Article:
STEM course, STEM, Coding, Robotics, STEM Education

Engaging Children in early STEM Education

27 June 2017
Experts in education, industry, and national security all agree that there is a national imperative to graduate students with a thorough understanding of science, technology, engineering, and mathematics (STEM.) But many parents and teachers wonder, at what age is it appropriate to start teaching STEM? And how can we implement these concepts into early childhood education? The answer is: It is never too early to start STEM education, and an ideal way to teach STEM is to go out into nature.
In Engineering For Kids Junior Program, we aim to introduce students at 4 to 6 to Engineering Design Process as a method of individual discovery and inquiry. Provide numerous opportunities for exploration into various fields of STEM through authentic hands-on experiences and real-world application and make learning interdisciplinary through fun and engaging hands-on activities.
 
By asking the right questions, we can help stimulate investigations where students are identifying objects, making comparisons, making predictions, testing ideas, and sharing discoveries, all while engaging various STEM activities. In this way, children can learn concepts from different disciplines in different contexts.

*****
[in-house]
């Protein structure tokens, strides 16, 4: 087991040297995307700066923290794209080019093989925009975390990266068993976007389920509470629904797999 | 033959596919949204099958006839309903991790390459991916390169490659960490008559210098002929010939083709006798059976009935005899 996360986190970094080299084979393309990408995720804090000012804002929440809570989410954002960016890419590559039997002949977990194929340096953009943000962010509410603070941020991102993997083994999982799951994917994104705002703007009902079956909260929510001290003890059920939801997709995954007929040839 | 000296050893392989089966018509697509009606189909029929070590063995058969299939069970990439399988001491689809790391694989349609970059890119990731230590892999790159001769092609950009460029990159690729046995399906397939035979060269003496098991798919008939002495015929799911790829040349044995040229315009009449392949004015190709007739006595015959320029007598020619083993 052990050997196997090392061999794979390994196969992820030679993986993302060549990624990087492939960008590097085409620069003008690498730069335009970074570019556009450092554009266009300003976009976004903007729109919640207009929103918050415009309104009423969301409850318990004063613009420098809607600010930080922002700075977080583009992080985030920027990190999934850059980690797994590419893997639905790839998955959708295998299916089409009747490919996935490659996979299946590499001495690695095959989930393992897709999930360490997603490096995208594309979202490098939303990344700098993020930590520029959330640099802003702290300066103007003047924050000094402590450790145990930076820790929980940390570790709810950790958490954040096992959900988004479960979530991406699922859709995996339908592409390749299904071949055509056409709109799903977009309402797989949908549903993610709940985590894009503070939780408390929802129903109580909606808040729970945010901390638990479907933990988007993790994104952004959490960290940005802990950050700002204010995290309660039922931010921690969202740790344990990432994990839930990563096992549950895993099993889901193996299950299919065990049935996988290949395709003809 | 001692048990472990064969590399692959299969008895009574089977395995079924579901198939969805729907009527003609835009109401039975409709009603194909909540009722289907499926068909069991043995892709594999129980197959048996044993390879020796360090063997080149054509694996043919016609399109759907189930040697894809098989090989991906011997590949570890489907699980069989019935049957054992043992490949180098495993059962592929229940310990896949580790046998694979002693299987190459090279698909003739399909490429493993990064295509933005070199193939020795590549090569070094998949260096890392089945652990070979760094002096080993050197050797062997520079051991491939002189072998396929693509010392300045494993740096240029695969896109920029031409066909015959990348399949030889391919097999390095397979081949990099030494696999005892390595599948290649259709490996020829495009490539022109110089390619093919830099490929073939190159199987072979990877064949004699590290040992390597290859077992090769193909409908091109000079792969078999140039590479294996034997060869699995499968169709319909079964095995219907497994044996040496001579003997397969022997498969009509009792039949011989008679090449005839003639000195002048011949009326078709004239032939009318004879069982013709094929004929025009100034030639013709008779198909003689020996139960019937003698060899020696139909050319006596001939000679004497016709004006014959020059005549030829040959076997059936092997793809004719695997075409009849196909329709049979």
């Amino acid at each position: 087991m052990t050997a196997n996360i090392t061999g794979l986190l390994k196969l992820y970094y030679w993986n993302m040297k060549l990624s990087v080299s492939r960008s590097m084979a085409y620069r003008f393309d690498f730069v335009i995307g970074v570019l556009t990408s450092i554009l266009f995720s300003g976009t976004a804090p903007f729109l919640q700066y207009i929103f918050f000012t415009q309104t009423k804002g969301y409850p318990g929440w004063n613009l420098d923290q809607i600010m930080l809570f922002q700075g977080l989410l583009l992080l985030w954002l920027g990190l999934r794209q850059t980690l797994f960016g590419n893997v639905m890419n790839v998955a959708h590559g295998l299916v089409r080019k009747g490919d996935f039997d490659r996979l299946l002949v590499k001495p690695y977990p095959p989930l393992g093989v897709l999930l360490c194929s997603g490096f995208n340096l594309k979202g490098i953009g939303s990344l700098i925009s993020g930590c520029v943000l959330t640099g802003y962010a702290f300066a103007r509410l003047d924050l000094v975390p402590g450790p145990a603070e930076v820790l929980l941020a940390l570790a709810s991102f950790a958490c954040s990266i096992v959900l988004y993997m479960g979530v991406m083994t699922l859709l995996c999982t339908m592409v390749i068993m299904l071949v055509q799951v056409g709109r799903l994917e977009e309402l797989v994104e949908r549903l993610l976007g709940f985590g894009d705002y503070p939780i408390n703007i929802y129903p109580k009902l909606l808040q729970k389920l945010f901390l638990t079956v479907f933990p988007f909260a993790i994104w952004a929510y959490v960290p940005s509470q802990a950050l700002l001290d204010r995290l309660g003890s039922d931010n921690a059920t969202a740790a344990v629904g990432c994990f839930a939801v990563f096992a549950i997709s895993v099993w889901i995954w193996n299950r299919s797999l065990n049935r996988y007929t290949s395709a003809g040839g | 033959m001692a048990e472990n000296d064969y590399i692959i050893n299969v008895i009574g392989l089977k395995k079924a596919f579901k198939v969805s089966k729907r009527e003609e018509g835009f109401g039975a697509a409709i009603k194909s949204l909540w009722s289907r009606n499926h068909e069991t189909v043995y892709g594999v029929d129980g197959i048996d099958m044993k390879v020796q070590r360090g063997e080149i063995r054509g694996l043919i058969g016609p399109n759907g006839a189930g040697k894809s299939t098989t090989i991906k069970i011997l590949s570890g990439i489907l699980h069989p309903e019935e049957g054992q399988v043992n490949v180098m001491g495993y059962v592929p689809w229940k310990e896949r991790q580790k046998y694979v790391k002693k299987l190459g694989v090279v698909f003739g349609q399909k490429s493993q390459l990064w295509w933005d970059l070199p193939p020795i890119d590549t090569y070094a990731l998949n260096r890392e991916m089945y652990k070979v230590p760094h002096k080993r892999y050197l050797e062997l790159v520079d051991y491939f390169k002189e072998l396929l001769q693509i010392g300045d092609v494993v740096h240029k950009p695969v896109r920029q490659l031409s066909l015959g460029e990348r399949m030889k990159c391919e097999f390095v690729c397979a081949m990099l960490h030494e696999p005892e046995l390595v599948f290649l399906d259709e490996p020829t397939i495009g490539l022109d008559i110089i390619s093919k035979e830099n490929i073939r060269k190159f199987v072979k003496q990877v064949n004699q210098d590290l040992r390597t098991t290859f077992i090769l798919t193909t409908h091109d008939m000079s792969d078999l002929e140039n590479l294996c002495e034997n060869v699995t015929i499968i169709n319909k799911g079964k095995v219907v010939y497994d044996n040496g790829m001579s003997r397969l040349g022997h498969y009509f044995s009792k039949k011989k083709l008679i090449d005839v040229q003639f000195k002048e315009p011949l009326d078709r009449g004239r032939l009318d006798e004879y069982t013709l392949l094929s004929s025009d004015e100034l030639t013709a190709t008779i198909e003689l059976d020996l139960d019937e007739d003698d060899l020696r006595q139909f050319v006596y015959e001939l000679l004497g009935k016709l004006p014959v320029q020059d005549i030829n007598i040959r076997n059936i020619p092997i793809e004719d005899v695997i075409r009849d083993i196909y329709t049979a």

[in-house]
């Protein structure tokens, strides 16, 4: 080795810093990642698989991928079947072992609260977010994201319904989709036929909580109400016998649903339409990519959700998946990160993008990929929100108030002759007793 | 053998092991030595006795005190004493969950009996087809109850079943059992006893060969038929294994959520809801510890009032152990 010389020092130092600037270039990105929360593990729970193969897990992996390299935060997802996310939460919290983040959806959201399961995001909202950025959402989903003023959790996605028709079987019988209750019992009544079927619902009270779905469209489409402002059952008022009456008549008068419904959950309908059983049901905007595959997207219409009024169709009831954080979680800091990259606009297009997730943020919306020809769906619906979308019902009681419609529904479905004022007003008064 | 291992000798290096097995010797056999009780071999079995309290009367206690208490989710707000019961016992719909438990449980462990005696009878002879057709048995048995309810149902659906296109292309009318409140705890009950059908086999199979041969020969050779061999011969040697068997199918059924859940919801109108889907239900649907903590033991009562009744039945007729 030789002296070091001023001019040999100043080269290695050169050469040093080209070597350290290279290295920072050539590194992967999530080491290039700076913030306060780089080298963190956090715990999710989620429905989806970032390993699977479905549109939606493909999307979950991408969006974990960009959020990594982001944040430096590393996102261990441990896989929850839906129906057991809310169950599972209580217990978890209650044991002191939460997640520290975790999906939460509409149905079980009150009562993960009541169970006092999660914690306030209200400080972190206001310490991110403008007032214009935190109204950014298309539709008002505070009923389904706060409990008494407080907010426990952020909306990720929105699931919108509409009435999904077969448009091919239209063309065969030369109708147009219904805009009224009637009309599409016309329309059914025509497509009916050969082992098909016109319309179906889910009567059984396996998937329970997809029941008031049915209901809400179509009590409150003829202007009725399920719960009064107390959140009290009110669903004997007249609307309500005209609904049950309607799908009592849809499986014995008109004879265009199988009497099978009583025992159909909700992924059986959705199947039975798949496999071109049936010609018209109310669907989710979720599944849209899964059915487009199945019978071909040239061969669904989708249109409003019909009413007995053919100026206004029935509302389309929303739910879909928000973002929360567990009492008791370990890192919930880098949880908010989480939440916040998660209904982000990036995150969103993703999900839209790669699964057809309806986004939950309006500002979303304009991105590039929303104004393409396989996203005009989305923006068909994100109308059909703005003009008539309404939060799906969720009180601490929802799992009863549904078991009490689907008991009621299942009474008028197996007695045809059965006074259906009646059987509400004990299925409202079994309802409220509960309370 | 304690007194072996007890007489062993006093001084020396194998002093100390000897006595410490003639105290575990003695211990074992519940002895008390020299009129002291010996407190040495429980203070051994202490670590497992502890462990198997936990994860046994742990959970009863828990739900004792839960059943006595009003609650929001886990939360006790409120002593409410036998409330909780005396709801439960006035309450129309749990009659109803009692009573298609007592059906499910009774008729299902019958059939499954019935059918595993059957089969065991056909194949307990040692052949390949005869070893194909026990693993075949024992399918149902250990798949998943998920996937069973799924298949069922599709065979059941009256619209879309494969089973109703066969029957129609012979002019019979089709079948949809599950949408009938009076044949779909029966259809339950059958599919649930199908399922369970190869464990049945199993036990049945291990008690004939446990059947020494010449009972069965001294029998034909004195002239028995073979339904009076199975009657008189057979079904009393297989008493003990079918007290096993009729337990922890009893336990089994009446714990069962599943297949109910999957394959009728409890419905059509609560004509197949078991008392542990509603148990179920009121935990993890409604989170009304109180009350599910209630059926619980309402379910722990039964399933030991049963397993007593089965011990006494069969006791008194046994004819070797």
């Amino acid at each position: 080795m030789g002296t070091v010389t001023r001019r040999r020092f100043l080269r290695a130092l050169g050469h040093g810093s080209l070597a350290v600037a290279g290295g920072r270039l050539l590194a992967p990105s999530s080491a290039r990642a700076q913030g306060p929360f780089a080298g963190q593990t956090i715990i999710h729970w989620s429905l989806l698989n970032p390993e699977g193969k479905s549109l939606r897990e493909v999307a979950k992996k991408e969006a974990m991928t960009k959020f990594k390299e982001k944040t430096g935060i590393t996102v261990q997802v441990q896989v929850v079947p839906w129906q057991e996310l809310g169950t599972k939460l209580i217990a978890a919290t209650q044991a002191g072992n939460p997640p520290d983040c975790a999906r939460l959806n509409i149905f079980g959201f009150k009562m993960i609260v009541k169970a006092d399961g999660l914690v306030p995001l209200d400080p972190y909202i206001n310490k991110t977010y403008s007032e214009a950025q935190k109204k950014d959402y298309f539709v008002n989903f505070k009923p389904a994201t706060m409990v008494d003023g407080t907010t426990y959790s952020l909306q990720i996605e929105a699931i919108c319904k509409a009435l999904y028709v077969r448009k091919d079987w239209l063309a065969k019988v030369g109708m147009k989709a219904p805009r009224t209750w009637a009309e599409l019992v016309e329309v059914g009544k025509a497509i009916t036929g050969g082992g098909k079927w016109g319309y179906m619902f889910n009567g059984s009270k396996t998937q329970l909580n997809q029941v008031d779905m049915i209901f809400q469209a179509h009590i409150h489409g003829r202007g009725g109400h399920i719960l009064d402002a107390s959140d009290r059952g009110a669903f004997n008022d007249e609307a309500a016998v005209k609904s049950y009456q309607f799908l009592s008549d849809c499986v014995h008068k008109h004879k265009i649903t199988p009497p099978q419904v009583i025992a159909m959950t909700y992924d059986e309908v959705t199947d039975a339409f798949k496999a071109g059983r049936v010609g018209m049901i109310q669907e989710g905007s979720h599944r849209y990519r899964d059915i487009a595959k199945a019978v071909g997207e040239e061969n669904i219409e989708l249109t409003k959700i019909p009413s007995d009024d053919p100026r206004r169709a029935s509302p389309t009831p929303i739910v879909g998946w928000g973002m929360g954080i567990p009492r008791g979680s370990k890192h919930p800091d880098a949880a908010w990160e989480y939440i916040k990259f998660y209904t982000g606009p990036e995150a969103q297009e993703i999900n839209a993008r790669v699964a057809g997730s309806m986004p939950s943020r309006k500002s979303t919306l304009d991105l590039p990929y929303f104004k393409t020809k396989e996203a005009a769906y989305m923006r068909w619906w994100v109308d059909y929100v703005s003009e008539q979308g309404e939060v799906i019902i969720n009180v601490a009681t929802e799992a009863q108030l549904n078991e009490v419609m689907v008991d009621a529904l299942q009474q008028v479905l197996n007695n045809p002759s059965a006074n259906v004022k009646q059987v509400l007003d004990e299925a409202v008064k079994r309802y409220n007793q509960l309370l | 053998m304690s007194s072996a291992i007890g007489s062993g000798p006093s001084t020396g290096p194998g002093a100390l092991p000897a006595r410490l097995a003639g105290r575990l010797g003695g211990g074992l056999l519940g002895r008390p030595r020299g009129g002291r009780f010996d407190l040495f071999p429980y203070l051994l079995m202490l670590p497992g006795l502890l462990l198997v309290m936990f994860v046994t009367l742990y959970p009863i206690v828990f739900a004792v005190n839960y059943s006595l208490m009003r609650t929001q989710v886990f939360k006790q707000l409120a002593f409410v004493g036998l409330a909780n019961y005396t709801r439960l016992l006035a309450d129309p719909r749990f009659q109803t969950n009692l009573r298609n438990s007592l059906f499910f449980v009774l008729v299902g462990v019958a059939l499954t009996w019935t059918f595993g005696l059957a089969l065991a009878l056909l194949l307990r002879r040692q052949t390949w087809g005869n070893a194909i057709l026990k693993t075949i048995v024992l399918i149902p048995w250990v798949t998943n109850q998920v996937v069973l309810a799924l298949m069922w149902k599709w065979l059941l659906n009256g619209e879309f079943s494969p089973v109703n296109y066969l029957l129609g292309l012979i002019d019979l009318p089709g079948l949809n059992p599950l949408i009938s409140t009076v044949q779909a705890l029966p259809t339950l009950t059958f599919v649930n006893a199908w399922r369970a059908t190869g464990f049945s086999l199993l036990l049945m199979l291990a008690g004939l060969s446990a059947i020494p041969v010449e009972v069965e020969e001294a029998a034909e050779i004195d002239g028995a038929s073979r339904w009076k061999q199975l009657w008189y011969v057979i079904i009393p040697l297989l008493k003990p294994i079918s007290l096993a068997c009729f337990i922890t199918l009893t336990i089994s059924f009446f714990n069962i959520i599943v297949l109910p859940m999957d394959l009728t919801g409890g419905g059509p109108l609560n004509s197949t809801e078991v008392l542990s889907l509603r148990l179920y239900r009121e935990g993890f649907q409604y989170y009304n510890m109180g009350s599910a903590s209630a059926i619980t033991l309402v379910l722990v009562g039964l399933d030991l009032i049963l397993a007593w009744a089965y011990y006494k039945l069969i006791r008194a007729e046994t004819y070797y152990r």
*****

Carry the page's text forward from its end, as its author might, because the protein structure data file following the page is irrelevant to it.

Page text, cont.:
The research is quite clear that the best practice in early childhood education is to break away from passive instruction and allow for more play and investigation, and this kind of learning early in life builds skills and interests that serve children throughout their school years, and later in life. Lilian G. Katz, in STEM in the Early Years, lays out a case that the best practice for early education is to allow students to be active, engaged, and take initiative in their own learning. Long-term research also indicates that being allowed opportunities to take initiative in your own learning is not only good for STEM learning, but for overall long-term academic success.
Our Summer Junior Camp, Challenging to the Sky allows students to be active, engaged, and take initiative in various sky related topics like 321 Blast Off, Sailing the Skies, Over the River, Arches and Stomp Rockets.
Early childhood education should tap into children’s natural curiosity and give them ample opportunities to be active participants in their own learning. Natural settings offer children almost unlimited opportunities to explore and investigate, helping them build STEM skills that create a solid foundation for future learning
We are ready to Challenge the Sky now. What about you?